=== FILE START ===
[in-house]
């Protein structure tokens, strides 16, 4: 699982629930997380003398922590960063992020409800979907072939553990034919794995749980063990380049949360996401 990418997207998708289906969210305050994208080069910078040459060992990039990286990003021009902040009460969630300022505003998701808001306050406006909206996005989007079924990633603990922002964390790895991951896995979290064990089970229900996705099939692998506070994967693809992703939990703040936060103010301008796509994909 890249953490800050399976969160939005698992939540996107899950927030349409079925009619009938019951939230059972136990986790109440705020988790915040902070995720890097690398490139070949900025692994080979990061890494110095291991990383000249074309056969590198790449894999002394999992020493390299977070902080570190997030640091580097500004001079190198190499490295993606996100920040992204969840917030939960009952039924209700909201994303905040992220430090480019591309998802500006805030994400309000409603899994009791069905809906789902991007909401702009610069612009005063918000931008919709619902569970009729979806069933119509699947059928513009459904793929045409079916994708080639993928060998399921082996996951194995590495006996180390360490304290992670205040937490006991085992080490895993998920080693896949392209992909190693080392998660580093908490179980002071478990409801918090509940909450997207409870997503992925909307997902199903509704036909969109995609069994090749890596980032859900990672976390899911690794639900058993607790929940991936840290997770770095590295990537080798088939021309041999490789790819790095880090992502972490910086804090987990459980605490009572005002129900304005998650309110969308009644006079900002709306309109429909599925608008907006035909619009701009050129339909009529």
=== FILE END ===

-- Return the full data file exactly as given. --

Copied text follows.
[in-house]
């Protein structure tokens, strides 16, 4: 699982629930997380003398922590960063992020409800979907072939553990034919794995749980063990380049949360996401 990418997207998708289906969210305050994208080069910078040459060992990039990286990003021009902040009460969630300022505003998701808001306050406006909206996005989007079924990633603990922002964390790895991951896995979290064990089970229900996705099939692998506070994967693809992703939990703040936060103010301008796509994909 890249953490800050399976969160939005698992939540996107899950927030349409079925009619009938019951939230059972136990986790109440705020988790915040902070995720890097690398490139070949900025692994080979990061890494110095291991990383000249074309056969590198790449894999002394999992020493390299977070902080570190997030640091580097500004001079190198190499490295993606996100920040992204969840917030939960009952039924209700909201994303905040992220430090480019591309998802500006805030994400309000409603899994009791069905809906789902991007909401702009610069612009005063918000931008919709619902569970009729979806069933119509699947059928513009459904793929045409079916994708080639993928060998399921082996996951194995590495006996180390360490304290992670205040937490006991085992080490895993998920080693896949392209992909190693080392998660580093908490179980002071478990409801918090509940909450997207409870997503992925909307997902199903509704036909969109995609069994090749890596980032859900990672976390899911690794639900058993607790929940991936840290997770770095590295990537080798088939021309041999490789790819790095880090992502972490910086804090987990459980605490009572005002129900304005998650309110969308009644006079900002709306309109429909599925608008907006035909619009701009050129339909009529």